The completion in 1973 of Asia’s first boutique hotel, the Kayu Aya (now The Oberoi Bali), by New York-based jet-setters Carles Osborne and Julian Moulton, was the start of Bali’s era of seriously rich and the seriously self-absorbed. The architecture was “spacious and stylish” (soon to become an Amanwannabe catchery) and suddenly Jackie “O”, Salvador Dali and Mick Jagger were calling Bali their second home.
The ‘80s were good years for the expatriate building-room, and August visitor like David Bowie and Elizabeth Taylor created dream homes in which to rest their world-weary limbs. It was at Batu Jimbar in Sanur, however that the August scene really got rumbling The success of these palatial beach-side villas, the brainchild of Wija Waworuntu, Donald Friend, Chris Carlisle and Ceylonese architect Geoffrey Bawa, was in providing a glamorous base for the RIWTs (the so-called Rich International White Trash, who Christmas in Gstaad and secrete enzymes at the Amankila). Designer du jour Ed Tuttle gutted Donald Friend’s incredibly beautiful garden in favour of the lean and mean lines “that better one’s Armanis”, setting a precedent for ruthlessly chic pleasure palaces (Fergie stayed there).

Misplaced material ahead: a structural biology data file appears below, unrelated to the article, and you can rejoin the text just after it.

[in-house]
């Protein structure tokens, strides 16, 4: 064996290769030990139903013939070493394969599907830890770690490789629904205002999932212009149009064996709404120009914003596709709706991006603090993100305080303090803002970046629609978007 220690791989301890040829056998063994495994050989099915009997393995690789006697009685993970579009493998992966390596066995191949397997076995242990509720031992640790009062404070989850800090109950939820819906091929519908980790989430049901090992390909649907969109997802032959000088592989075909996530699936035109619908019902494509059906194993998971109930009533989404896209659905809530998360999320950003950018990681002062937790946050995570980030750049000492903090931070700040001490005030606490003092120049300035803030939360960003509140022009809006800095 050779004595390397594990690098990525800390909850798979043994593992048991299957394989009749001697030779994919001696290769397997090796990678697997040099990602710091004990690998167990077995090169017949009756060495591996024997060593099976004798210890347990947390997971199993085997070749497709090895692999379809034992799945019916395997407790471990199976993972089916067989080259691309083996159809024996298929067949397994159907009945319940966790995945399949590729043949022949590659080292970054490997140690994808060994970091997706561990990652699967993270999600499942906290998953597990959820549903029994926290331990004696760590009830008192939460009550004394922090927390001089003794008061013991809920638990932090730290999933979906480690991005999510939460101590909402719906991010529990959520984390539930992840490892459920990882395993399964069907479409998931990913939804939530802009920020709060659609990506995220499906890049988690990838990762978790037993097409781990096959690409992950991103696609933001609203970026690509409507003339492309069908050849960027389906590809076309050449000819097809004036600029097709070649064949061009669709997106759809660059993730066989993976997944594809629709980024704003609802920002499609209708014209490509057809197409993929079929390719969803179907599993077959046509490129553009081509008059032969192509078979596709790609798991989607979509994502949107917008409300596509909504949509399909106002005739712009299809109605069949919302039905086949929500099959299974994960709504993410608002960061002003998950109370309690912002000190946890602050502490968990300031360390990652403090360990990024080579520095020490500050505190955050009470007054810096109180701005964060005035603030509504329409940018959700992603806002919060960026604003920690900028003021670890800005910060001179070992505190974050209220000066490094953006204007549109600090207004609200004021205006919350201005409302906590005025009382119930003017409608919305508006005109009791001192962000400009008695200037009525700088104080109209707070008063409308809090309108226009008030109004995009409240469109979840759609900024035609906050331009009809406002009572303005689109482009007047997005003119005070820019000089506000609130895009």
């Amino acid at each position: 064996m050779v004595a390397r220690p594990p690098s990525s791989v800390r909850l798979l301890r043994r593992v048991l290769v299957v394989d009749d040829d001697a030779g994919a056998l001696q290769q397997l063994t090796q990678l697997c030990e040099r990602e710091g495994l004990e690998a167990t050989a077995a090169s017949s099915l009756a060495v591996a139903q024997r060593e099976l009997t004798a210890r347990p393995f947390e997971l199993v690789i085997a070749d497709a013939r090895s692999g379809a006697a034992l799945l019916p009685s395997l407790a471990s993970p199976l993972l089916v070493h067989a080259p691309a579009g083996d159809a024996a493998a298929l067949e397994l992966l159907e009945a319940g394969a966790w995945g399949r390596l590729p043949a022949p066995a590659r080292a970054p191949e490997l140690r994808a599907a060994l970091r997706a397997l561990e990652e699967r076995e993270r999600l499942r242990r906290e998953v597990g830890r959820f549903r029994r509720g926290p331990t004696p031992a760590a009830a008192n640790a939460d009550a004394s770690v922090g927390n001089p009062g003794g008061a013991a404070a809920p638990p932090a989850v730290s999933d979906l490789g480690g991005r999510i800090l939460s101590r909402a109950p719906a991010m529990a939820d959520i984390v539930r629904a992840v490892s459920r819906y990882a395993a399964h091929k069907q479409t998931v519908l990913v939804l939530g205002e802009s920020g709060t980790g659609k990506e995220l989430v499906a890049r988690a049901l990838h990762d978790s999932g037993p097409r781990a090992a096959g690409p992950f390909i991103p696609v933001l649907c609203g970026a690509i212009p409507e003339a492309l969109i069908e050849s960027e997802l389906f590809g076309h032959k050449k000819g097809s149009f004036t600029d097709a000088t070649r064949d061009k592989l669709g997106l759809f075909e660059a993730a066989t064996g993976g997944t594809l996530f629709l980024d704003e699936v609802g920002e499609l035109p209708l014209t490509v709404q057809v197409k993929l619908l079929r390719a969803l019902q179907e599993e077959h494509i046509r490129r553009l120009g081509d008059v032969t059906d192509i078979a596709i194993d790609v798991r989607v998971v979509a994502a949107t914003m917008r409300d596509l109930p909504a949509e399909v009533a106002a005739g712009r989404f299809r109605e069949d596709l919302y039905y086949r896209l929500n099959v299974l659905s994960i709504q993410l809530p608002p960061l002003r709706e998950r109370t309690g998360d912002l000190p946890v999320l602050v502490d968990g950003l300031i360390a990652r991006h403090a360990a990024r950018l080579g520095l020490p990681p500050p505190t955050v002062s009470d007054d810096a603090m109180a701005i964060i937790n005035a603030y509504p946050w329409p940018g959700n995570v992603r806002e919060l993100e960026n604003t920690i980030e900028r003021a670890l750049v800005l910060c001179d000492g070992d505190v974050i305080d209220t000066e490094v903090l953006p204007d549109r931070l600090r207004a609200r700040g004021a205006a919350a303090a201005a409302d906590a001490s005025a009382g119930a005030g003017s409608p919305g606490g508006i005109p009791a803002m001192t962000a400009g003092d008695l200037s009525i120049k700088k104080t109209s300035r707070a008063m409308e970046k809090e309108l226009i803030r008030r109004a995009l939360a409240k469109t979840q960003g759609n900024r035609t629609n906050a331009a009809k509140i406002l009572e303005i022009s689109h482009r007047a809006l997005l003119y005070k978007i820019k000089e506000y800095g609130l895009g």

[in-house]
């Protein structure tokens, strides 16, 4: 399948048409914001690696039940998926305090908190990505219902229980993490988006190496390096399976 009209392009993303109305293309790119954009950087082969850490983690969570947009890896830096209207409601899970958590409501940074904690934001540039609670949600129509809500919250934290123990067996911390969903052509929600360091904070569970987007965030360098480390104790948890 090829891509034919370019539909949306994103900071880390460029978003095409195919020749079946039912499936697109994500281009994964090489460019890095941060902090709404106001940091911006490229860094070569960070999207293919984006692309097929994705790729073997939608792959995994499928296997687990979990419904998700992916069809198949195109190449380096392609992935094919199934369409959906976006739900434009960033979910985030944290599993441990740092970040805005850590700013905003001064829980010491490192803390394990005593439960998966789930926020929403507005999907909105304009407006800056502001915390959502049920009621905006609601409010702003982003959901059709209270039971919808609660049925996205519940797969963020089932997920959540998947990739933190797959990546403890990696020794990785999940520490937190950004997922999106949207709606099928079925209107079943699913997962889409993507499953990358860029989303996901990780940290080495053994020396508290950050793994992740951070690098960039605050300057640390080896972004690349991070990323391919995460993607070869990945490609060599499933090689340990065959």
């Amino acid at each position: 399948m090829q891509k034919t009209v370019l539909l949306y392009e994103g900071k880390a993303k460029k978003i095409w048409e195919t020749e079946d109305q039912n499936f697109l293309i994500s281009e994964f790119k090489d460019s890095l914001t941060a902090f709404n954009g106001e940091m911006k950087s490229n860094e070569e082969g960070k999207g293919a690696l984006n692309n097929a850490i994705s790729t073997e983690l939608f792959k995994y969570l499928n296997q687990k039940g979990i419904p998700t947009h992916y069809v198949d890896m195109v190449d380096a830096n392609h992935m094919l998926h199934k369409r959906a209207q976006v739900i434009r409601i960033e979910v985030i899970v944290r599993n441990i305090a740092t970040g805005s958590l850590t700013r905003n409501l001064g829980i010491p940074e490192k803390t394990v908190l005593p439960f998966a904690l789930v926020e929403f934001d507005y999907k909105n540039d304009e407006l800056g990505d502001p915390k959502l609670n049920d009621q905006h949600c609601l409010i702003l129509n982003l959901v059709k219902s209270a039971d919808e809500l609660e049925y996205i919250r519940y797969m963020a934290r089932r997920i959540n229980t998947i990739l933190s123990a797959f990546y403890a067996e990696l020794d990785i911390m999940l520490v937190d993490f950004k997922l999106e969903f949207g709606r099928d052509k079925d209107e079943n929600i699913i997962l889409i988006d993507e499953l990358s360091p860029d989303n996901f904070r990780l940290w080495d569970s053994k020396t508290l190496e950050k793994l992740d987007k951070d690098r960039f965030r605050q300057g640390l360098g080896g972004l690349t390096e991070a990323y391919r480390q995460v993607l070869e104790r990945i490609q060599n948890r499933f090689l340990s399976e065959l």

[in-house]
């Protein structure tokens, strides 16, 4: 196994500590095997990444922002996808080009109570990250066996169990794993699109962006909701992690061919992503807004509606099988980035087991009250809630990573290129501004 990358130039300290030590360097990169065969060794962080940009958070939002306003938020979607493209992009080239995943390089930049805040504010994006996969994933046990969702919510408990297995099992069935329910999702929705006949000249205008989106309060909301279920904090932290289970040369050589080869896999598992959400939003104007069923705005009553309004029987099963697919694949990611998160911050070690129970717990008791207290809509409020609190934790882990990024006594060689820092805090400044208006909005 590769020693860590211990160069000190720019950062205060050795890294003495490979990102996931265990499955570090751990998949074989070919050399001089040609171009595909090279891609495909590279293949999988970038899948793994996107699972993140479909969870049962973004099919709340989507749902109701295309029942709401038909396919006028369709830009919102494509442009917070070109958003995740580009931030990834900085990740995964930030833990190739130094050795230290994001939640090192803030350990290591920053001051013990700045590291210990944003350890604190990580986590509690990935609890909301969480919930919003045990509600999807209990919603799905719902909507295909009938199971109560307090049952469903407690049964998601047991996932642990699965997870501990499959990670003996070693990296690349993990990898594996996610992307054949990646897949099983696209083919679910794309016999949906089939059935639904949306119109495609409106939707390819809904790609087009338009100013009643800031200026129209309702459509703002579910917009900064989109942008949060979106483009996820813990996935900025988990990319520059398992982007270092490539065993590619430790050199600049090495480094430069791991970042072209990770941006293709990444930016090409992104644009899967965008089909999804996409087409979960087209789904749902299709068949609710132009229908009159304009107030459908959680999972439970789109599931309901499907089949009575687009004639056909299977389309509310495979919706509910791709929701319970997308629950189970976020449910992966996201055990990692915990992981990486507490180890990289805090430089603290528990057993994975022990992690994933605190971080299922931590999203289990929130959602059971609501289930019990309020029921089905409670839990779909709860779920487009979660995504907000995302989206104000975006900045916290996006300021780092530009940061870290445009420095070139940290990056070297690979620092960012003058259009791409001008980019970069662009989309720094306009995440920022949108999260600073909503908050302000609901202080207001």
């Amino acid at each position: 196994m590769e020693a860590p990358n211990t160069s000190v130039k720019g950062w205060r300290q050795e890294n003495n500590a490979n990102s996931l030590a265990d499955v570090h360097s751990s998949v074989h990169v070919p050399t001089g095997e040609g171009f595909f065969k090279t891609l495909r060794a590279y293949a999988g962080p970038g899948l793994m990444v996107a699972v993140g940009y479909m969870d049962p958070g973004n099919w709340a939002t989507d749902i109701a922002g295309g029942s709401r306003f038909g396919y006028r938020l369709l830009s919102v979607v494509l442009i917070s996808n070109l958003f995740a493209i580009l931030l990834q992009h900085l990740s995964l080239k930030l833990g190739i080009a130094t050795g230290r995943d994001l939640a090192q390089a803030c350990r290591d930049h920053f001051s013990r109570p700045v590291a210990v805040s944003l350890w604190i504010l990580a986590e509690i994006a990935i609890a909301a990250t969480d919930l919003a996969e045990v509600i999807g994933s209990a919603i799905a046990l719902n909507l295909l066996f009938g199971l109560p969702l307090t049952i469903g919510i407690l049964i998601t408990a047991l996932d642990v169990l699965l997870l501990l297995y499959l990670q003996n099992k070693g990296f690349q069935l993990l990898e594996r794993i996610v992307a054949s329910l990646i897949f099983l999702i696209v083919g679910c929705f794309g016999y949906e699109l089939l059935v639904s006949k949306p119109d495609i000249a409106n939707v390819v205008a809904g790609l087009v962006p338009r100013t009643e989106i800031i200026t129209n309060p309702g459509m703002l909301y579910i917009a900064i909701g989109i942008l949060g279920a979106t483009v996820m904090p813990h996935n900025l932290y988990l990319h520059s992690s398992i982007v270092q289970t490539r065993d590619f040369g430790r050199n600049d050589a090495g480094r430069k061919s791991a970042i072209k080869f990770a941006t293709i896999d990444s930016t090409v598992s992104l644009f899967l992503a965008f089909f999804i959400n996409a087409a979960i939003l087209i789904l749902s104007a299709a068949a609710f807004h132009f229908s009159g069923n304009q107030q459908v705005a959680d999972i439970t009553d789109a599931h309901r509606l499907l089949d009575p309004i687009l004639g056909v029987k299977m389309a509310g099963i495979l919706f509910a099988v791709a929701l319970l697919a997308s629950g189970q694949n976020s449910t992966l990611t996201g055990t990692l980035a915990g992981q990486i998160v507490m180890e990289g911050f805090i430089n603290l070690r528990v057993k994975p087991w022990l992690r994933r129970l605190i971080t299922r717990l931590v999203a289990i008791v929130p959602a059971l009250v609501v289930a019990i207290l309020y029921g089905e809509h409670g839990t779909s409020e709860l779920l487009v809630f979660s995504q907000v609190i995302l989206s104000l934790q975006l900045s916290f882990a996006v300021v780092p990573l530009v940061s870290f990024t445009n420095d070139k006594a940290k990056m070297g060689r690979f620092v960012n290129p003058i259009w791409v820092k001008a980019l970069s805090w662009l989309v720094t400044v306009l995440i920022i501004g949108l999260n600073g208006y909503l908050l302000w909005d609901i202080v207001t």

The rest history.
This August saw a battalion of the beautiful like none before. The international set were represented by Yoko Ono, John Galliano, Kenzo, Tim Jeffries, Mark Shand and Julia Roberts (here to help save orangutans, Mark to hold the banana) and even Elle MacPhearson’s ex. The regional set were represented by Tina Tan Leo ( Singapore’s answer to Ines de la Fressange), Hong Kong’s Michelle Han and Jakarta’s Soetikno and Diane Soedarjo (in Bali with Helen Gurley Brown to launch the Indonesian Cosmopolitan). The party faithful convened at a series of seamless soirees that combined great food with Balinese fiesta atmosphere.
Villa Bebek, August 8, 1997
A farewell dinner for the popular French Ambassador to Indonesia, Thierry de Beauce, was held at the Villa Bebek in Sanur The old edge “to be a good diplomat is isn’t enough to come from a good family…
You also have to be dim!” is certainly not true of M. de Beauce, whose observation on Indonesia life and art over his three-year term have earned him a reputation for “diplomacy through culture”.